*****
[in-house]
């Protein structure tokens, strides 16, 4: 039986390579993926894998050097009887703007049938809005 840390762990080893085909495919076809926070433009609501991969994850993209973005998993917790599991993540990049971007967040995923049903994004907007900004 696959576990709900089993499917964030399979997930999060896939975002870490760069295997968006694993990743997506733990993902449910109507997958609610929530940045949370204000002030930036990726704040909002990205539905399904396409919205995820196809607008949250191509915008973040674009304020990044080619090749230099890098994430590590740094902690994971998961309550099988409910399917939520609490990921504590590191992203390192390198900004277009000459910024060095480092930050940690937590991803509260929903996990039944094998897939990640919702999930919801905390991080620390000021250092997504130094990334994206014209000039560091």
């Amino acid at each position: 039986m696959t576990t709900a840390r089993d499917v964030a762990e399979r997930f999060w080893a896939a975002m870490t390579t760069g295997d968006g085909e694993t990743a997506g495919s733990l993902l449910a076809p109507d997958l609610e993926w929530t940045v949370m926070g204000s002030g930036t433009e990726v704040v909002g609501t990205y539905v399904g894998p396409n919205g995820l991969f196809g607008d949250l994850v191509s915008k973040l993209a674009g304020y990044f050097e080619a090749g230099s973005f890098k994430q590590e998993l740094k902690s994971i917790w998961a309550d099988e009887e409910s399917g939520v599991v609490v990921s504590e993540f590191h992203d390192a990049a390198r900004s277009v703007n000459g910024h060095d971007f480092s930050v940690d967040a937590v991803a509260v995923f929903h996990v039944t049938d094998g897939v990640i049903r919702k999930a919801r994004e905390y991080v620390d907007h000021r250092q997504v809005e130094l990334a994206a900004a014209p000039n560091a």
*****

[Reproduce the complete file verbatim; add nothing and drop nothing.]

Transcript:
[in-house]
């Protein structure tokens, strides 16, 4: 039986390579993926894998050097009887703007049938809005 840390762990080893085909495919076809926070433009609501991969994850993209973005998993917790599991993540990049971007967040995923049903994004907007900004 696959576990709900089993499917964030399979997930999060896939975002870490760069295997968006694993990743997506733990993902449910109507997958609610929530940045949370204000002030930036990726704040909002990205539905399904396409919205995820196809607008949250191509915008973040674009304020990044080619090749230099890098994430590590740094902690994971998961309550099988409910399917939520609490990921504590590191992203390192390198900004277009000459910024060095480092930050940690937590991803509260929903996990039944094998897939990640919702999930919801905390991080620390000021250092997504130094990334994206014209000039560091």
């Amino acid at each position: 039986m696959t576990t709900a840390r089993d499917v964030a762990e399979r997930f999060w080893a896939a975002m870490t390579t760069g295997d968006g085909e694993t990743a997506g495919s733990l993902l449910a076809p109507d997958l609610e993926w929530t940045v949370m926070g204000s002030g930036t433009e990726v704040v909002g609501t990205y539905v399904g894998p396409n919205g995820l991969f196809g607008d949250l994850v191509s915008k973040l993209a674009g304020y990044f050097e080619a090749g230099s973005f890098k994430q590590e998993l740094k902690s994971i917790w998961a309550d099988e009887e409910s399917g939520v599991v609490v990921s504590e993540f590191h992203d390192a990049a390198r900004s277009v703007n000459g910024h060095d971007f480092s930050v940690d967040a937590v991803a509260v995923f929903h996990v039944t049938d094998g897939v990640i049903r919702k999930a919801r994004e905390y991080v620390d907007h000021r250092q997504v809005e130094l990334a994206a900004a014209p000039n560091a």